Contact centre technologies – Issue three
Hello, from Aculab call central.
In this post, the third of these, I’ll be taking a closer look at the technology used in contact centres. If you’ve got a question, you’re welcome to post it below, in the comments section.
Diallers – how and why
In the previous post, I introduced predictive diallers, with the ‘hows’ and ‘whys’ of using them.
Diallers are used to increase productivity by predicting the number of calls that need to be generated to ensure that a real person on a call can always be connected to an agent or account representative.
That provides the agent with a steady flow of live contacts and increases h[is/er] ability to get a payment or a promise-to-pay, or whatever other appropriate result is desired.
In fact, with outbound IVR, you might not wish to connect to an agent; merely wish to play a recorded message to a real subscriber rather than their answering machine. But that’s a thought for another post.
We met call progress analysis (CPA) in an earlier post as a means of screening no-answers, busy signals and disconnects, in order to present only live speakers to agents.
CPA takes place as the outbound call is being established (the pre-connect phase) and as it’s being answered (the post-connect phase).
Essentially, CPA employs a number of detection functions – telephony resources or media processing firmware and algorithms typically provided by DSP boards or host media processing (HMP) software – which listen on the line and determine what is happening.
Proceeding in an orderly manner
Those telephony resource functions detect information from the telephone network, such as dual-tone multi-frequency (DTMF) signals, used to enter a PIN, for example, and what are known as call progress tones. That latter includes ringing, busy/engaged, voicemail, special information tones (SIT) or ‘triple tones’, and fax tones. And, in addition to all that, there are ‘caller ring-back tones’ (CRBT), which just might be music file, instead of ringing.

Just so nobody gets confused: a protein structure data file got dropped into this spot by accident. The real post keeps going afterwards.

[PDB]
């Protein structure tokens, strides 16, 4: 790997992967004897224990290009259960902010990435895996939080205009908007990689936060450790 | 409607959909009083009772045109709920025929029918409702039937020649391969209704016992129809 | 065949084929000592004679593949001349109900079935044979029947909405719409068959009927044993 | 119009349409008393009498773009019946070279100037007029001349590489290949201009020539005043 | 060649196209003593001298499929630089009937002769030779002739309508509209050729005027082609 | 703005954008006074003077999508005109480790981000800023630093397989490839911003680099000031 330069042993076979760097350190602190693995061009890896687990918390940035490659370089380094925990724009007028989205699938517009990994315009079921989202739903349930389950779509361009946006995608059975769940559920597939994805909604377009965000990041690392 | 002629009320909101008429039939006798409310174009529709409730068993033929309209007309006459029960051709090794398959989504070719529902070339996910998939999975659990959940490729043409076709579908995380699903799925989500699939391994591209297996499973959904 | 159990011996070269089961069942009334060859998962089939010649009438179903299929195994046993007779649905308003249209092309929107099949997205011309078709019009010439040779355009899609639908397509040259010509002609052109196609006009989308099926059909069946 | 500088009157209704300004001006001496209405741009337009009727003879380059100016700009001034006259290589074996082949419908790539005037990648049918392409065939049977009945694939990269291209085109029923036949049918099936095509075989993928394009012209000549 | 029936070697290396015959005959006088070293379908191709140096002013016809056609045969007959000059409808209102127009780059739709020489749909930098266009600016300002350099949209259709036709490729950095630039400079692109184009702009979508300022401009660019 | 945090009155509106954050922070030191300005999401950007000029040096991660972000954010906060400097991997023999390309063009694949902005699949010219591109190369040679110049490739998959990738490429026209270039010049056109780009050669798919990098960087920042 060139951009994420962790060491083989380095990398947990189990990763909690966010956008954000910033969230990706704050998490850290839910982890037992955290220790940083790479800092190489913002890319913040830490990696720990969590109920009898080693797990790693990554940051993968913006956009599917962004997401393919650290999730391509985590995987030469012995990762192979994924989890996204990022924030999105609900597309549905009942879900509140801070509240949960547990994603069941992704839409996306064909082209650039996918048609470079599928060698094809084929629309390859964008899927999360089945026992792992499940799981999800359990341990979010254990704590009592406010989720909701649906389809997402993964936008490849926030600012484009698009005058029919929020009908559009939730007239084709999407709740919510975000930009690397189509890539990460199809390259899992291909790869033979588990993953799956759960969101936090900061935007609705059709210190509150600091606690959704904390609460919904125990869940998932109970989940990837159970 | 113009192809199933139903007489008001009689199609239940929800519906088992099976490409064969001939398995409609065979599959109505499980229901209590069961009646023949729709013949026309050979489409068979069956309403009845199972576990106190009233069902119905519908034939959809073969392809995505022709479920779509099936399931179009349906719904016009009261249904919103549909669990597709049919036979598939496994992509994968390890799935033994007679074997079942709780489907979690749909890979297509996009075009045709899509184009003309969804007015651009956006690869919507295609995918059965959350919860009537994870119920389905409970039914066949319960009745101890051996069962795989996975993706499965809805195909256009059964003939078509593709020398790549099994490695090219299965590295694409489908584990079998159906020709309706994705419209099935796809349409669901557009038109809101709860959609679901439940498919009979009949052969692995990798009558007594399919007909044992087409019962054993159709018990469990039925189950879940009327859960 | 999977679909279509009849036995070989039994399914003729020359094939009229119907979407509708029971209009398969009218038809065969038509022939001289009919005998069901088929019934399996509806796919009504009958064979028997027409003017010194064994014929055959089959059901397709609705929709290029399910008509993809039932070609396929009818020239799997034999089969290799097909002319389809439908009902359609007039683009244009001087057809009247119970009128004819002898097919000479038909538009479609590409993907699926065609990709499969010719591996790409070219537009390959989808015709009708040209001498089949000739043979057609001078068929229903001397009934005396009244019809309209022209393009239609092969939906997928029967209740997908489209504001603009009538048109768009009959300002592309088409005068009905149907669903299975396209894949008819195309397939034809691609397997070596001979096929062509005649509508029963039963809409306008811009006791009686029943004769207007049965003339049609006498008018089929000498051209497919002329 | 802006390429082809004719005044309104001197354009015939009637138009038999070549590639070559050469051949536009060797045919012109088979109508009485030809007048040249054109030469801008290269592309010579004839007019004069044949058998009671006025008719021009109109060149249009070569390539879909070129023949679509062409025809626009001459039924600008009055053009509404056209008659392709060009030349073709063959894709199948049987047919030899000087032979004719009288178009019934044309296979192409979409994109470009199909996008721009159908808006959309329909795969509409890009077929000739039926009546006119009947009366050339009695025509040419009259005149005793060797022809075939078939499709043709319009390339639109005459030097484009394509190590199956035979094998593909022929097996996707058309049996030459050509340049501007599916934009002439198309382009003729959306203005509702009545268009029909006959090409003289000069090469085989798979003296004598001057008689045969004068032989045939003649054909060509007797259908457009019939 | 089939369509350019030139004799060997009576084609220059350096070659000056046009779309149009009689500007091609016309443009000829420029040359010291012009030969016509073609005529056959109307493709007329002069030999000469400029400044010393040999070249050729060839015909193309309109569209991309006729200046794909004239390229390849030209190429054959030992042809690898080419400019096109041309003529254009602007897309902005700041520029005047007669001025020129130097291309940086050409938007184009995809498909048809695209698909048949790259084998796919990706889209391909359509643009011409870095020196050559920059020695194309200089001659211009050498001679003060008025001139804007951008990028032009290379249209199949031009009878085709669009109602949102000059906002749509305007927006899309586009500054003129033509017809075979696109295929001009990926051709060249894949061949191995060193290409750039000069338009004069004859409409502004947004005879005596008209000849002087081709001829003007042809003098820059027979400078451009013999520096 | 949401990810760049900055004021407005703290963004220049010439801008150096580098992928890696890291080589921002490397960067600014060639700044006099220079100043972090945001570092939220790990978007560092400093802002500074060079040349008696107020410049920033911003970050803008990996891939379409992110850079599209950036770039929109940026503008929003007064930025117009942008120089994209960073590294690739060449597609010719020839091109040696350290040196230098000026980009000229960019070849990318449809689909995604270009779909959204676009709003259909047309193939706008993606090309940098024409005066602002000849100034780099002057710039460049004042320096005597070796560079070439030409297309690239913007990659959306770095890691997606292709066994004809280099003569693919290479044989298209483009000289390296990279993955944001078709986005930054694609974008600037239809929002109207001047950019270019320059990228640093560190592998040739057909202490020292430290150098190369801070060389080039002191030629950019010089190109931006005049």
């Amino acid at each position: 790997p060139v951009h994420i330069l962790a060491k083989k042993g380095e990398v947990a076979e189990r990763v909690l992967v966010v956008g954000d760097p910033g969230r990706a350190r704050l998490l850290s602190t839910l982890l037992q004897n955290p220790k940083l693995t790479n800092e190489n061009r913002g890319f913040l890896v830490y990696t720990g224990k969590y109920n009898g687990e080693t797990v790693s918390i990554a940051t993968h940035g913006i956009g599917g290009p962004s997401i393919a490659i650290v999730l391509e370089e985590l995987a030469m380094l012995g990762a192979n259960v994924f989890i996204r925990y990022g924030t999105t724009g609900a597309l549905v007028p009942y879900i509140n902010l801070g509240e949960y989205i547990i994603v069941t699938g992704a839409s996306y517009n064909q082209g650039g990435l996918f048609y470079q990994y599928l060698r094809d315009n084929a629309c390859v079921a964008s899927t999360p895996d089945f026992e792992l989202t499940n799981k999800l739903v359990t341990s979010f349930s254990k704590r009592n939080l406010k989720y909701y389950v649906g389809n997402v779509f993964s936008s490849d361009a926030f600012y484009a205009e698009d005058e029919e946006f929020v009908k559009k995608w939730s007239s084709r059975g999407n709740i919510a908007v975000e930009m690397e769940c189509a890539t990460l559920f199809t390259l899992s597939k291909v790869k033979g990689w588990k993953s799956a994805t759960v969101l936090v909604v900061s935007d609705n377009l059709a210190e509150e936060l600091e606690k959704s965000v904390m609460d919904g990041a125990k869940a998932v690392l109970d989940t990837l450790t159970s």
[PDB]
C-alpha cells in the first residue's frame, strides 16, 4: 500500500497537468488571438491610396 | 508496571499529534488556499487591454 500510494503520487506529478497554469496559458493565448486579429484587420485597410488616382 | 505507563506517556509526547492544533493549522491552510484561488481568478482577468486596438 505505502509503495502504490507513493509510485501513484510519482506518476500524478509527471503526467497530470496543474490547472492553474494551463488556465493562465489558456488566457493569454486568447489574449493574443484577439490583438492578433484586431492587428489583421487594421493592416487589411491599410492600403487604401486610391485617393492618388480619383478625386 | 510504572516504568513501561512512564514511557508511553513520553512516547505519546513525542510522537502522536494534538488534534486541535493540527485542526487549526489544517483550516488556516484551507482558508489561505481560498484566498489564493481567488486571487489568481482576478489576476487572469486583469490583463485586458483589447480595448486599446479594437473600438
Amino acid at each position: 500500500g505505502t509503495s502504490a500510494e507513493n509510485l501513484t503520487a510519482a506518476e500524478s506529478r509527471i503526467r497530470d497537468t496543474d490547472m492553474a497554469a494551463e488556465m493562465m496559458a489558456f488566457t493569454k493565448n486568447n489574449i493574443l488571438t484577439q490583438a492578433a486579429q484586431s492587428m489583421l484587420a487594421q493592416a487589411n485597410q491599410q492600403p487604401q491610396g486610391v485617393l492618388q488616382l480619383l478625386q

Answering the call
Also mentioned previously was answering machine detection (AMD), which involves telephony resource algorithms that detect the frequency, noise gate and energy of the audio signal. By doing so, the firmware attempts to distinguish whether the call is answered by a human, or if a voicemail or answering machine greeting is being presented on the line.
Unfortunately, there’s no BS detector – or expletive detector.
Other software, associated with the telephony line protocol in use, provides complete cause code functionality for non-connected or disconnected calls, which is useful for statistical analysis and, of course, to direct the dialler application’s behaviour during operation.
So now we know
So now we know all we want or need to know about the call – before it’s passed to an IVR or to an agent. But there are implications to consider, which I’ll look into in the next post. Don’t miss it. Bye!
- Joeb Logger